Peer-Reviewed Journal Details
Mandatory Fields
Tong J, Oyamada H, Demaurex N, Grinstein S, McCarthy TV, MacLennan DH;
The Journal of Biological Chemistry
Caffeine and halothane sensitivity of intracellular Ca2+ release is altered by 15 calcium release channel (ryanodine receptor) mutations associated with malignant hyperthermia and/or central core disease.
Optional Fields
Malignant hyperthermia (MH) and central core disease (CCD) are autosomal dominant disorders of skeletal muscle in which a potentially fatal hypermetabolic crisis can be triggered by commonly used anesthetic agents. To date, 17 mutations in the human RYR1 gene encoding the Ca2+ release channel of skeletal muscle sarcoplasmic reticulum (the ryanodine receptor) have been associated with MH and/or CCD. Although many of these mutations have been linked to MH and/or CCD, with high lod (log of the odds favoring linkage versus nonlinkage) scores, others have been found in single, small families. Independent biochemical evidence for a causal role for these mutations in MH is available for only two mutants. Mutations corresponding to the human MH mutations were made in a full-length rabbit RYR1 cDNA, and wild type and mutant cDNAs were transfected into HEK-293 cells. After about 48 h, intact cells were loaded with the fluorescent Ca2+ indicator, fura-2, and intracellular Ca2+ release, induced by caffeine or halothane, was measured by photometry. Ca2+ release in cells expressing MH or CCD mutant ryanodine receptors was invariably significantly more sensitive to low concentrations of caffeine and halothane than Ca2+ release in cells expressing wild type receptors or receptors mutated in other regions of the molecule. Linear regression analysis showed that there is a strong correlation (r = 0.95, p < 0.001) between caffeine sensitivity of different RYR1 mutants measured by the cellular Ca2+ photometry assay and by the clinical in vitro caffeine halothane contracture test (IVCT). The correlation was weaker, however, for halothane (r = 0.49, p > 0.05). Abnormal sensitivity in the Ca2+ photometry assay provides supporting evidence for a causal role in MH for each of 15 single amino acid mutations in the ryanodine receptor. The study demonstrates the usefulness of the cellular Ca2+ photometry assay in the assessment of the sensitivity to caffeine and halothane of specific ryanodine receptor mutants.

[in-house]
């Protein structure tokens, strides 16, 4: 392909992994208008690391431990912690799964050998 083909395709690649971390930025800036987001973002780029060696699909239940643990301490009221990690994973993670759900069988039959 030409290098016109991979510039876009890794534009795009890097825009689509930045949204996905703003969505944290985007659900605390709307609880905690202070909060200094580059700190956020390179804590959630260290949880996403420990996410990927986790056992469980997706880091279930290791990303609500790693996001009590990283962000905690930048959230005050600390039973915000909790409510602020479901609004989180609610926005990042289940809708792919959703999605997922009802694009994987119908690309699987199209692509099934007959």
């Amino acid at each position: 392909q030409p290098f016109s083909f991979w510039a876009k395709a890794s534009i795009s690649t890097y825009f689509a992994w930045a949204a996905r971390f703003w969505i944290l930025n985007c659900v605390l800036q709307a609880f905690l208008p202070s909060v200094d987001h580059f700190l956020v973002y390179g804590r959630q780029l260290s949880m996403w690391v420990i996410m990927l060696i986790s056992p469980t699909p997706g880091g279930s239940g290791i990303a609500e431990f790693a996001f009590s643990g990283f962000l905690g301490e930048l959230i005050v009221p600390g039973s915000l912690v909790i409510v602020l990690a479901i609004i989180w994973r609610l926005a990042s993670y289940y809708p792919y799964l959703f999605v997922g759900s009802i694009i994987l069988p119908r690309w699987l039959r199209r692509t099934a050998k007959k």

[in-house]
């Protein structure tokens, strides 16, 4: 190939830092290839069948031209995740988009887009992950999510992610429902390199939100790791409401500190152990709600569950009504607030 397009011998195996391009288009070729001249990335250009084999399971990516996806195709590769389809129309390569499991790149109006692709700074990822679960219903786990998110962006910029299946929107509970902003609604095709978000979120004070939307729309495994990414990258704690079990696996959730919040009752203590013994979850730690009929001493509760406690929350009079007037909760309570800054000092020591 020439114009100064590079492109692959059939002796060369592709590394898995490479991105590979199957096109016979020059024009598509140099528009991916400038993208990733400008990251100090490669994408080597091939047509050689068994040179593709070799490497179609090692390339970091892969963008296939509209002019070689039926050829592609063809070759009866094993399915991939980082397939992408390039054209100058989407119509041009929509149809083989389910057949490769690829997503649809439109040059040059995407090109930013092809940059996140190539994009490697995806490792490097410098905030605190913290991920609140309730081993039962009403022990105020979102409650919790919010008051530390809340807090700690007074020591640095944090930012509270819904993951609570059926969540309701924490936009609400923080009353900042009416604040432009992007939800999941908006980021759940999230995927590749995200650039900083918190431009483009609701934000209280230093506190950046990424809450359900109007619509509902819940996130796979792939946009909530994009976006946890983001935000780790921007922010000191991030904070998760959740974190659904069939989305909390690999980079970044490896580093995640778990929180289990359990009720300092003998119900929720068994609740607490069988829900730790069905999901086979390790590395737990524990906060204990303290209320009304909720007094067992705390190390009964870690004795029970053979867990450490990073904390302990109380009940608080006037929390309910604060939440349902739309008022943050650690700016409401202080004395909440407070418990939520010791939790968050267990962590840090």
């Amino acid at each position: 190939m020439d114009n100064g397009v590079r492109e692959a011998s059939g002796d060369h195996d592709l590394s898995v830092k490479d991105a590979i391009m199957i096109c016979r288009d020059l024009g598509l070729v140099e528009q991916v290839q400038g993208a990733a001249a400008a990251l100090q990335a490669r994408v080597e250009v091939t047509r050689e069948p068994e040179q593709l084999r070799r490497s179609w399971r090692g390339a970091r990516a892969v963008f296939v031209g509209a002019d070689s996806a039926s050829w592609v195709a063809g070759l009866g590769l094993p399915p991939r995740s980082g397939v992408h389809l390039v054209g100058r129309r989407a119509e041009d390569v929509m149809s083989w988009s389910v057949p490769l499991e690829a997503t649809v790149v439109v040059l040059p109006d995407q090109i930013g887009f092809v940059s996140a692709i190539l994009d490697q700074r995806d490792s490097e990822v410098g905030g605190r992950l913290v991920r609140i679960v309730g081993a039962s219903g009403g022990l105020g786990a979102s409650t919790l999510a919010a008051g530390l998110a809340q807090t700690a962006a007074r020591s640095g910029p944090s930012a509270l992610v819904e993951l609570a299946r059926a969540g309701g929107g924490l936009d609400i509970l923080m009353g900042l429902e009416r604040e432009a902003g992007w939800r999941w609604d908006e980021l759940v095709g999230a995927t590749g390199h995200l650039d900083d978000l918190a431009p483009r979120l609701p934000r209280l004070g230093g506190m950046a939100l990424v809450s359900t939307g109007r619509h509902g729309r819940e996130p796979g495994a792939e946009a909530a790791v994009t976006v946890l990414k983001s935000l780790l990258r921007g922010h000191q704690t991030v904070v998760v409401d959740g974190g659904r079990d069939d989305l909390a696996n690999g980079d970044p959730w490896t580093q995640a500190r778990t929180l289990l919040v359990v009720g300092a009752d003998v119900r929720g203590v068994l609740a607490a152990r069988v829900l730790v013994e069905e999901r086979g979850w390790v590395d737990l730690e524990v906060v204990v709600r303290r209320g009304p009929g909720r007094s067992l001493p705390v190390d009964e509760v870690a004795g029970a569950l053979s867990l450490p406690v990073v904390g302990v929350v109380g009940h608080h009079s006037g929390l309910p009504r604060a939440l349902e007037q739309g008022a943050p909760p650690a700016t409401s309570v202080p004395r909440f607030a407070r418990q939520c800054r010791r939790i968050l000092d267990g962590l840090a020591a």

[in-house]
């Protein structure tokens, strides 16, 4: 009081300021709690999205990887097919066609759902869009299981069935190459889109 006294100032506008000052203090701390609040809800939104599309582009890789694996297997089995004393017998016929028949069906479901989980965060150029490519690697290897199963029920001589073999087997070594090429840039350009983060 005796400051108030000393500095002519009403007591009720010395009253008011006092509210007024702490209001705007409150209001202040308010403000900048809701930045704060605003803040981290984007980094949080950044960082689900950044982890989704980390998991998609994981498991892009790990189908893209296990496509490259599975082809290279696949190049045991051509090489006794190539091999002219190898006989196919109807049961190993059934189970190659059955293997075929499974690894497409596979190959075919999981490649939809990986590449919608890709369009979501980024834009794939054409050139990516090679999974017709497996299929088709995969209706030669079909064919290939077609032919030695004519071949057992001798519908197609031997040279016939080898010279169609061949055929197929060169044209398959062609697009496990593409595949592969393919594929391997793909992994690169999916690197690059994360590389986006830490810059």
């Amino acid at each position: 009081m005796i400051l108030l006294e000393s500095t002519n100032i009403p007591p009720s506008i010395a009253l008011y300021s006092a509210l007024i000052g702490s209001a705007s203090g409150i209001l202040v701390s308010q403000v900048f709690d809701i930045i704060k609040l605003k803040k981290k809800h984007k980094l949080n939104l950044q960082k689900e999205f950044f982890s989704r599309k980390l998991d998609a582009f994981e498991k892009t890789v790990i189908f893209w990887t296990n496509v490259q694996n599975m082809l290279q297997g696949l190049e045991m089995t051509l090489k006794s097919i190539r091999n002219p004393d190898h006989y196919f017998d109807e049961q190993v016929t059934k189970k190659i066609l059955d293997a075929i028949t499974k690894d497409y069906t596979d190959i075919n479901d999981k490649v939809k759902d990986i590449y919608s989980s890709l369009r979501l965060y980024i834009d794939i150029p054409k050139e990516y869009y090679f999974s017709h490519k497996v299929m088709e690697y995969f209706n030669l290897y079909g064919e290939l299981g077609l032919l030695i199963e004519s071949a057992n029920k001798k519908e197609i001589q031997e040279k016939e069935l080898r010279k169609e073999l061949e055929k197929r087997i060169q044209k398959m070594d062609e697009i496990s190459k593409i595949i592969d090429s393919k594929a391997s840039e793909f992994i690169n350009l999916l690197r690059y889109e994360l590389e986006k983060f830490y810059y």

Grant Details